By Marjorie Nesin
---- — Gloucester Community Arts Charter School trustees sent their assets sale plan to the state for approval last week, hoping for a sale by the end of the month.
By Tuesday a description of the sale procedures and a listing of all the items — complete with set prices, in many cases — popped up on the charter school’s website.
Wednesday morning, however, that list and set of procedures had disappeared, with only an “empty folder” available to potential buyers and others who visited the site looking to size up potential bargains and check other “special sale” information. And the sale items and price list remained empty as of press time Wednesday night.
Charter school trustees did not return calls for comment on the vanished plan and pricing list Wednesday.
Trustees had planned, with state Department of Elementary and Secondary Education permission, to sell off what was left inside the building the school had rented, in hopes of repaying some creditors, including the landlord and trustees that had loaned money to the school in order to pay teachers salaries as state funding dropped then diminished.
A source close to the school said the application was still awaiting approval of the sale process from the state’s highest education board, leaving charter trustees dependent on that decision “in limbo.”
“There’s been a delay in getting that response for some reason,” that source said.
Department of Elementary and Secondary Education spokesman J.C. Considine also failed to return calls placed by the Times Wednesday.
The state ed department had hoped to seal the charter school into history by the end of February, urging trustees to complete closing procedures by today. Though any assets left within a closed public school would usually become public property, the state approved the former charter school’s hosting an assets sale, given that their debts had piled up so high, Considine had said previously.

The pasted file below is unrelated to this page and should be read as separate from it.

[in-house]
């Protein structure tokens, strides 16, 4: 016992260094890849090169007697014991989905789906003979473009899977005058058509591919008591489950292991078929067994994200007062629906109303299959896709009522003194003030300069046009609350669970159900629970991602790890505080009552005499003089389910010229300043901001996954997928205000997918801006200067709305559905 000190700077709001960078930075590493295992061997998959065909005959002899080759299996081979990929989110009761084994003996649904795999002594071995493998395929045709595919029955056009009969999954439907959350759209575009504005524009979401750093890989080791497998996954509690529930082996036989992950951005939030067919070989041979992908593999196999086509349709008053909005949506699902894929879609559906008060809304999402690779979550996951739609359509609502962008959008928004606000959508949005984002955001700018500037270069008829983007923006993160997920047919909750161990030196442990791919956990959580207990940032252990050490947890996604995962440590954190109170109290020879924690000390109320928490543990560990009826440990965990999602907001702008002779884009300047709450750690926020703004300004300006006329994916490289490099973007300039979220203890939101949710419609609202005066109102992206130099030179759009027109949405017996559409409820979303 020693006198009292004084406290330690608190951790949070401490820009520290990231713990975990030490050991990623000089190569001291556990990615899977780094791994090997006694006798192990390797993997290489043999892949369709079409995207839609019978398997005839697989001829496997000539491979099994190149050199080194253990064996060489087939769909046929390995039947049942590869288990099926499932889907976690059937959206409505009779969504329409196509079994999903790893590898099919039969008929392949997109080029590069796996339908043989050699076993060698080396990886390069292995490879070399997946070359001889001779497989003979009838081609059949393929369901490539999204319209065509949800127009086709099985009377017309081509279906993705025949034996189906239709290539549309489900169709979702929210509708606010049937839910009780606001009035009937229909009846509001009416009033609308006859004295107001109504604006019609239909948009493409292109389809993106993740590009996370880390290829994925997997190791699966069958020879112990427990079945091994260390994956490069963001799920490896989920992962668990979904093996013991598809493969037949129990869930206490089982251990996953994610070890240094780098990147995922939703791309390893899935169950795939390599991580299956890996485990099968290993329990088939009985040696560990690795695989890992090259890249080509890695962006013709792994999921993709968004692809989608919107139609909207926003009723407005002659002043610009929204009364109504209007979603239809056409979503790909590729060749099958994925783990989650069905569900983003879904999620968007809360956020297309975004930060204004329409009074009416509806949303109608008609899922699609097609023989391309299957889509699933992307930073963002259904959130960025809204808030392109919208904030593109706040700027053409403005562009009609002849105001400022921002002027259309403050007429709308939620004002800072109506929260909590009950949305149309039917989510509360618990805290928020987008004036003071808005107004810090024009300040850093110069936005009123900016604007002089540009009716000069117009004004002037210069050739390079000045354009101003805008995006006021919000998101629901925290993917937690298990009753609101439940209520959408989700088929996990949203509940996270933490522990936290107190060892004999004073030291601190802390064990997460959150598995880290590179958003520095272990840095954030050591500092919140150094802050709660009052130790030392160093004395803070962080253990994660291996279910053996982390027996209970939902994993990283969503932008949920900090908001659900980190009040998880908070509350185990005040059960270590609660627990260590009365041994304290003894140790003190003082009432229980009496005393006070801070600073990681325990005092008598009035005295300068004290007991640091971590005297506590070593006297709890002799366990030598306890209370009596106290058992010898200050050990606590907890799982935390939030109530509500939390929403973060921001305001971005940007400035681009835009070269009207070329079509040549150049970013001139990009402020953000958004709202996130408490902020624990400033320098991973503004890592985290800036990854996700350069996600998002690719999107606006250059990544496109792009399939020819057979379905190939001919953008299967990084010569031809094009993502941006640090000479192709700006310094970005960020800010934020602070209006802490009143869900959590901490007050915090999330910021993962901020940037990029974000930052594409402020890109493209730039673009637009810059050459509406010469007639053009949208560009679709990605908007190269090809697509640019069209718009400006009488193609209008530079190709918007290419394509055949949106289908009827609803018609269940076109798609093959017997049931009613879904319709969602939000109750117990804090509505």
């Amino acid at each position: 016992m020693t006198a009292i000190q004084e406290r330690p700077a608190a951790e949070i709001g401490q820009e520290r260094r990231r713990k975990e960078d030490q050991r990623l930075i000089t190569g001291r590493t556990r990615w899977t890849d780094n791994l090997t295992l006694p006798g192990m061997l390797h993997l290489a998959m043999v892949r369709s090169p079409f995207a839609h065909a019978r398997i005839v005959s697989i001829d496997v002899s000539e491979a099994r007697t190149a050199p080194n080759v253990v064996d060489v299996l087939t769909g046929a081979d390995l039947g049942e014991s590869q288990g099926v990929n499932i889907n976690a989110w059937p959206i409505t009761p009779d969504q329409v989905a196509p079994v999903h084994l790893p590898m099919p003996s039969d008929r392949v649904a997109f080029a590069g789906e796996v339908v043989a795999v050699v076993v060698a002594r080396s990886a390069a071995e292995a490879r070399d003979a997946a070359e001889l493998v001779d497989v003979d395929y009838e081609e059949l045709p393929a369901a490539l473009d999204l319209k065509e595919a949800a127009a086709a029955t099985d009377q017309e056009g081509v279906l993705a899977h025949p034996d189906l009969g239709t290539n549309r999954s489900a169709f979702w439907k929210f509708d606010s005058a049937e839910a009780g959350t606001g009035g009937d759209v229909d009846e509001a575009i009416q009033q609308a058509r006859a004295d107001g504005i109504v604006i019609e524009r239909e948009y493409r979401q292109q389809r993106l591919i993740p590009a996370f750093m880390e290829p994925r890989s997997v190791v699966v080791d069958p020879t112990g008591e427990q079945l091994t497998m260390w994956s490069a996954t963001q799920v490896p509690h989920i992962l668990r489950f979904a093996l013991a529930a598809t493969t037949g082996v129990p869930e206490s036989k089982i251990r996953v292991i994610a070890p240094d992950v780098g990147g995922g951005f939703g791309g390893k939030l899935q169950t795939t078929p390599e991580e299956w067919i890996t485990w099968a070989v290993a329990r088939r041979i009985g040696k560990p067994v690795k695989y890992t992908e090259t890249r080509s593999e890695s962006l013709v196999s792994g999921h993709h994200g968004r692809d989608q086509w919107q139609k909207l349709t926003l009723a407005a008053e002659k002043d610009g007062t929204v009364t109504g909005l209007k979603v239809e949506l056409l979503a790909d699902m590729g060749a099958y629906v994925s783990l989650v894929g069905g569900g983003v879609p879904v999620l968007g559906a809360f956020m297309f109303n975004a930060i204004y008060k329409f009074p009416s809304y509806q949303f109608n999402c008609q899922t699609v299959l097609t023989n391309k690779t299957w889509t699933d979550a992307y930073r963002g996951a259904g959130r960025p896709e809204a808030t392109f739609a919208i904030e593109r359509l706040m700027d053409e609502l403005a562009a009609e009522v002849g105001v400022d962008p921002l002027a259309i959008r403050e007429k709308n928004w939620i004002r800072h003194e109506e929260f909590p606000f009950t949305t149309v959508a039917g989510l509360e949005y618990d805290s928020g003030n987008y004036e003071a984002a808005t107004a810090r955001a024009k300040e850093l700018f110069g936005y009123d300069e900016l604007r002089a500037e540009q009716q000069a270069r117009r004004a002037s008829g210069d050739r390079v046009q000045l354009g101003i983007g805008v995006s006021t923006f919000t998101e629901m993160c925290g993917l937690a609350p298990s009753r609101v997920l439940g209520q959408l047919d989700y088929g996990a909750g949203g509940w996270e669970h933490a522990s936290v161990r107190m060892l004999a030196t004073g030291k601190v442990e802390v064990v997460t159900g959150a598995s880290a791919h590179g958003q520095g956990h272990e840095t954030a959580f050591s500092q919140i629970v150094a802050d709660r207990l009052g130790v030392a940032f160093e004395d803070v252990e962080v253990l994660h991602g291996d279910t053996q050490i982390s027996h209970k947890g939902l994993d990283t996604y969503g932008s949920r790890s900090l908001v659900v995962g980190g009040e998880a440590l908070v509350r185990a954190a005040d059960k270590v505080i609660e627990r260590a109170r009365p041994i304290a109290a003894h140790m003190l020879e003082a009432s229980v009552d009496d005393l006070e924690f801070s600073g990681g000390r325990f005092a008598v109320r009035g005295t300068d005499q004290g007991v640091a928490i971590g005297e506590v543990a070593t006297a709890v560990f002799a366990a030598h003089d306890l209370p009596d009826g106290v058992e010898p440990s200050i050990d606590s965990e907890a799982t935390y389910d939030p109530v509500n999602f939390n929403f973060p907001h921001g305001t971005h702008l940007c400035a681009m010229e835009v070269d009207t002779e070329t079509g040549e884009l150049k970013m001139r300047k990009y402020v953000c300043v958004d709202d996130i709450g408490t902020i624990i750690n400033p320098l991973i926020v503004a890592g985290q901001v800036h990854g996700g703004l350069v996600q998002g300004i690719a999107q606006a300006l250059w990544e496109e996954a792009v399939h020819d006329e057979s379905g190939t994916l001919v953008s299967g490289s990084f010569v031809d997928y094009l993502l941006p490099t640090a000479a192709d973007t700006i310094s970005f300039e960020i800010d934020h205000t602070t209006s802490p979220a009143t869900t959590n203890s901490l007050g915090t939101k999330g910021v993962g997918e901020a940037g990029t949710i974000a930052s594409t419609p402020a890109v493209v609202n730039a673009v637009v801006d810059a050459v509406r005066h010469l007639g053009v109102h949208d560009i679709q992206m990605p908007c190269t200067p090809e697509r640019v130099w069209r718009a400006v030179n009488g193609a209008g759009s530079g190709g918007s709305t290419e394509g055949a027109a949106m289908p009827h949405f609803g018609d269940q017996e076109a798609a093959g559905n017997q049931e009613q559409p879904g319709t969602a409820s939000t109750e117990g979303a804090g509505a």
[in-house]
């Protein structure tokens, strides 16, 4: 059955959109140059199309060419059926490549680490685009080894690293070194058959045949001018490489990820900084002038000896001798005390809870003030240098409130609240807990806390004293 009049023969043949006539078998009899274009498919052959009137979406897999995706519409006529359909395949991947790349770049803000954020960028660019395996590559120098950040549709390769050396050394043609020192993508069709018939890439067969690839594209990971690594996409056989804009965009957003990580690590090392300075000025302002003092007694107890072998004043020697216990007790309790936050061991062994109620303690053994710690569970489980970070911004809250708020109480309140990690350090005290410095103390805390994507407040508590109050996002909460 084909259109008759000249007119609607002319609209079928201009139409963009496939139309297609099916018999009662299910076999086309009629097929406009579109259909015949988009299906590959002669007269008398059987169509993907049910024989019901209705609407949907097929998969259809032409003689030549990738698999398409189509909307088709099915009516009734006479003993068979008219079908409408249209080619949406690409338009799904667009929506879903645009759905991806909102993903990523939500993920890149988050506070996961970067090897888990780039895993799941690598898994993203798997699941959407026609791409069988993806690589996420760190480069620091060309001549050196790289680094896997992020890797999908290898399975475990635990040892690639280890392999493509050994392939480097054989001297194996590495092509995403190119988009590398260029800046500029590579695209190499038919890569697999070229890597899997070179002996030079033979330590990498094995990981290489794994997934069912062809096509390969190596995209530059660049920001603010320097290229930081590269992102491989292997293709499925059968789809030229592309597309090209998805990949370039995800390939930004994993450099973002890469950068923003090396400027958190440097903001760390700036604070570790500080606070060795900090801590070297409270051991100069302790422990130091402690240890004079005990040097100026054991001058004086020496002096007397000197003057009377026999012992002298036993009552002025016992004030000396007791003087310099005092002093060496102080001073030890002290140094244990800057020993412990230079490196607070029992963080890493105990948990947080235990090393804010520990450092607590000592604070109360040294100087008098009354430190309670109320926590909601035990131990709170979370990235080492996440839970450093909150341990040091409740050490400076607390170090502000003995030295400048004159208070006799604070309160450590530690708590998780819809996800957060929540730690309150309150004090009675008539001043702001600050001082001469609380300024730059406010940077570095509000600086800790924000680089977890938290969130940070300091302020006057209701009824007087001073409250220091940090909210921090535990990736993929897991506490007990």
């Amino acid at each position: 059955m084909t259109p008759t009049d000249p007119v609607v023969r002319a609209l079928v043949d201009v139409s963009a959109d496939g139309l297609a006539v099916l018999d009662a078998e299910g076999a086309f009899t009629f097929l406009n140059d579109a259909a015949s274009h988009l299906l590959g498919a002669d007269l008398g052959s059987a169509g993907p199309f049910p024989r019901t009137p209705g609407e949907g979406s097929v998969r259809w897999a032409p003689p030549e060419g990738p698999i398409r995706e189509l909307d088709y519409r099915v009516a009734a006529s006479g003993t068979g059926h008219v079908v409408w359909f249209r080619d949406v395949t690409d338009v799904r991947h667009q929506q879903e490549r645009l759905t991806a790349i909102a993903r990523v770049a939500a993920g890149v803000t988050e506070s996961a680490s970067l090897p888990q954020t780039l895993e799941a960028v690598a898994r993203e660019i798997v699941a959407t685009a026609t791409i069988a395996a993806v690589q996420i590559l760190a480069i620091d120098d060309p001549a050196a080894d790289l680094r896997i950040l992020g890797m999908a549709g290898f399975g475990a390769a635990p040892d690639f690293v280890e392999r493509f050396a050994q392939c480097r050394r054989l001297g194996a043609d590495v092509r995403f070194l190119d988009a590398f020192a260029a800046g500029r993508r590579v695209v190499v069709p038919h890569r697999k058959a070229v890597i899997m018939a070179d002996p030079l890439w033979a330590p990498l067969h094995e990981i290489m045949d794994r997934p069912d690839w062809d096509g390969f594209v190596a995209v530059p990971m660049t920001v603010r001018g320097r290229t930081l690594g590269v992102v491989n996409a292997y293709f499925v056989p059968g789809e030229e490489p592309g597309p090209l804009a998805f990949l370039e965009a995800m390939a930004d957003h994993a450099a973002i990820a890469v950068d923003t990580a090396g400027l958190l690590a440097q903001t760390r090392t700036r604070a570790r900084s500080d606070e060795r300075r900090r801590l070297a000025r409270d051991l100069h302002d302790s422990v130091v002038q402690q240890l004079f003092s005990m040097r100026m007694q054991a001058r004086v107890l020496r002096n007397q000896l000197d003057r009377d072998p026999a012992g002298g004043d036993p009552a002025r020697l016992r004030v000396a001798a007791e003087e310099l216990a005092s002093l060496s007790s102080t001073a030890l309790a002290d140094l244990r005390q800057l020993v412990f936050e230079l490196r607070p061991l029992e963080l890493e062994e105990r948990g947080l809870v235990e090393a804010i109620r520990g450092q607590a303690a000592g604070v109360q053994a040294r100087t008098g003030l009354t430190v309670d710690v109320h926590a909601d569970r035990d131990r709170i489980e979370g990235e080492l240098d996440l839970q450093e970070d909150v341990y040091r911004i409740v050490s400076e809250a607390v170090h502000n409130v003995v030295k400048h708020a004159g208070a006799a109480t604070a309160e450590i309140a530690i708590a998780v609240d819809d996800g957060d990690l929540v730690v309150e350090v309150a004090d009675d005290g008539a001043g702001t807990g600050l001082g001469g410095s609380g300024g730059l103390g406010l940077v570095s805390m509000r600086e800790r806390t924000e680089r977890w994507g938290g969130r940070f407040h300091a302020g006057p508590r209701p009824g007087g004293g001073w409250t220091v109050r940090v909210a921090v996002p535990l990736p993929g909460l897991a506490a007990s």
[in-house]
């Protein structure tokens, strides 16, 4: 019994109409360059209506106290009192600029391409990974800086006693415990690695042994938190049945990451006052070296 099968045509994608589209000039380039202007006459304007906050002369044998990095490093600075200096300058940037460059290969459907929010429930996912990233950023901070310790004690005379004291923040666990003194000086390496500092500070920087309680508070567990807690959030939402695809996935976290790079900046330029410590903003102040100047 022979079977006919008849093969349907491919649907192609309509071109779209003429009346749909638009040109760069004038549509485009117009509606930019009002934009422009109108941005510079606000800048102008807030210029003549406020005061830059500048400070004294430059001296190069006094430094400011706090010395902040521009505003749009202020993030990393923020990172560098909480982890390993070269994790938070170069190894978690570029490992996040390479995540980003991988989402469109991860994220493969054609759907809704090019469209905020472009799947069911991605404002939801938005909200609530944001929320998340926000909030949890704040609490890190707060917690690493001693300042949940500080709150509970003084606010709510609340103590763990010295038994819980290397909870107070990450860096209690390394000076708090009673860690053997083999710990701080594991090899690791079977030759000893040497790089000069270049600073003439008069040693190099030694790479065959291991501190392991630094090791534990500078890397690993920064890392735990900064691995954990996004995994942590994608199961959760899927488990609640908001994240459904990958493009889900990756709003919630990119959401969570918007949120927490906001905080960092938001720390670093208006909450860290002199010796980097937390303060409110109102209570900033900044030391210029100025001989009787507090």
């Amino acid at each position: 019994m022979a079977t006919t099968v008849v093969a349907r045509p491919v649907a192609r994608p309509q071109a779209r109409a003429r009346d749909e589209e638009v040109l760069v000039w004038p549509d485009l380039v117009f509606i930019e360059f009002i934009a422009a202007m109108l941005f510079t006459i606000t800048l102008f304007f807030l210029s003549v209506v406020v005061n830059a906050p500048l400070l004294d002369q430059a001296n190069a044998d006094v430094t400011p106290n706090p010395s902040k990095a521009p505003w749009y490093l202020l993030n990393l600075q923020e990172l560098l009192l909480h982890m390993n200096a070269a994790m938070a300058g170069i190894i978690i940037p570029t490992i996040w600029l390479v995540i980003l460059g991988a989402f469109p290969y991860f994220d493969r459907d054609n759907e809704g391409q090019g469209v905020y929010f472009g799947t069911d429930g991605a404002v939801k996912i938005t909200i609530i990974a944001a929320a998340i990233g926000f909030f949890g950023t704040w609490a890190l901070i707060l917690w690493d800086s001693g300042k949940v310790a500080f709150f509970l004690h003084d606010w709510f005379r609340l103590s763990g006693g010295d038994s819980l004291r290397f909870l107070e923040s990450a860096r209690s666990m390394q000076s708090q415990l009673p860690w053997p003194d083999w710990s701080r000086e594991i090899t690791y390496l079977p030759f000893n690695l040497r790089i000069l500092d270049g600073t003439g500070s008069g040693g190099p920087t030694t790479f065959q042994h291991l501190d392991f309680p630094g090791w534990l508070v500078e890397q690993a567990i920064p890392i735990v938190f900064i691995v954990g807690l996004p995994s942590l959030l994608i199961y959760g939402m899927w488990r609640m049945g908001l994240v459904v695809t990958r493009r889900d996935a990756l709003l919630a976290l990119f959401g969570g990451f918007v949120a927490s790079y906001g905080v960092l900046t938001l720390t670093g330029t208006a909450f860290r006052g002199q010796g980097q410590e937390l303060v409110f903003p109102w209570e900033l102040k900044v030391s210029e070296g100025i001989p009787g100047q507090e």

“The school has more liabilities than assets ...They are entitled to use any assets they have to raise cash to pay off unpaid bills,” he said.
The trustees’ proposal to the state, which was gone from their website Wednesday morning, detailed a two-day sale with fixed prices on most items, including desktop computers at $48 a piece, a reception desk priced at $900, curriculum sets and books assigned various prices, a baby grand piano appraised at $8,000 and priced at $4,800, medical equipment, office furniture and most other items one might expect to find in a school.
Though the sale date has yet to be set, preference would go to offers to buy the highest quantity of one type of item, according to the initial proposal. That proposal also included a potential second sale date, and on that date trustees would accept bids on the leftover items, then use a formula — multiplying the desired quantity of an item by the price offered — to choose the bid that would draw in the most money.
Chair of Trustees James Caviston said Tuesday that he was unable to estimate the school’s total debt, between loans, creditors and broken contracts, but he said a list detailing all of the school’s outstanding loans would become available soon.
Marjorie Nesin can be reached at 978-283-7000, x3451, or at firstname.lastname@example.org.